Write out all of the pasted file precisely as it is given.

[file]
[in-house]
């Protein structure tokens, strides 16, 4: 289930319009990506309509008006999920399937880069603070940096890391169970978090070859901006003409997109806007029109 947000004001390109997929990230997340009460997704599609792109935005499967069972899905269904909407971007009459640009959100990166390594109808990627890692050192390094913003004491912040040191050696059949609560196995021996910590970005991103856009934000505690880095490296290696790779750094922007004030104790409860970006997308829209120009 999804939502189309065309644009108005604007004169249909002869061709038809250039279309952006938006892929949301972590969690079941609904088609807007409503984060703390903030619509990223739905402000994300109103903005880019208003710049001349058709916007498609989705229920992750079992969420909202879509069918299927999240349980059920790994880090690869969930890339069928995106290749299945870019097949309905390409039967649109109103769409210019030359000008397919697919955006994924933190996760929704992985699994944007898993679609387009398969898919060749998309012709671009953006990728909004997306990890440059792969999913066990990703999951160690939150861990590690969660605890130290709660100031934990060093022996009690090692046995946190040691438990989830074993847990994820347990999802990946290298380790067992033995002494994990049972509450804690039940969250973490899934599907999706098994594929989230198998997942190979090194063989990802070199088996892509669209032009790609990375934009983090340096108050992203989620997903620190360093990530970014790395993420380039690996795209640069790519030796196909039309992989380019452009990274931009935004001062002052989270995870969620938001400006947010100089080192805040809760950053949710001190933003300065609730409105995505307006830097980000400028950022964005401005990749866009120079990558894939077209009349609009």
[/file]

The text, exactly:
[in-house]
């Protein structure tokens, strides 16, 4: 289930319009990506309509008006999920399937880069603070940096890391169970978090070859901006003409997109806007029109 947000004001390109997929990230997340009460997704599609792109935005499967069972899905269904909407971007009459640009959100990166390594109808990627890692050192390094913003004491912040040191050696059949609560196995021996910590970005991103856009934000505690880095490296290696790779750094922007004030104790409860970006997308829209120009 999804939502189309065309644009108005604007004169249909002869061709038809250039279309952006938006892929949301972590969690079941609904088609807007409503984060703390903030619509990223739905402000994300109103903005880019208003710049001349058709916007498609989705229920992750079992969420909202879509069918299927999240349980059920790994880090690869969930890339069928995106290749299945870019097949309905390409039967649109109103769409210019030359000008397919697919955006994924933190996760929704992985699994944007898993679609387009398969898919060749998309012709671009953006990728909004997306990890440059792969999913066990990703999951160690939150861990590690969660605890130290709660100031934990060093022996009690090692046995946190040691438990989830074993847990994820347990999802990946290298380790067992033995002494994990049972509450804690039940969250973490899934599907999706098994594929989230198998997942190979090194063989990802070199088996892509669209032009790609990375934009983090340096108050992203989620997903620190360093990530970014790395993420380039690996795209640069790519030796196909039309992989380019452009990274931009935004001062002052989270995870969620938001400006947010100089080192805040809760950053949710001190933003300065609730409105995505307006830097980000400028950022964005401005990749866009120079990558894939077209009349609009």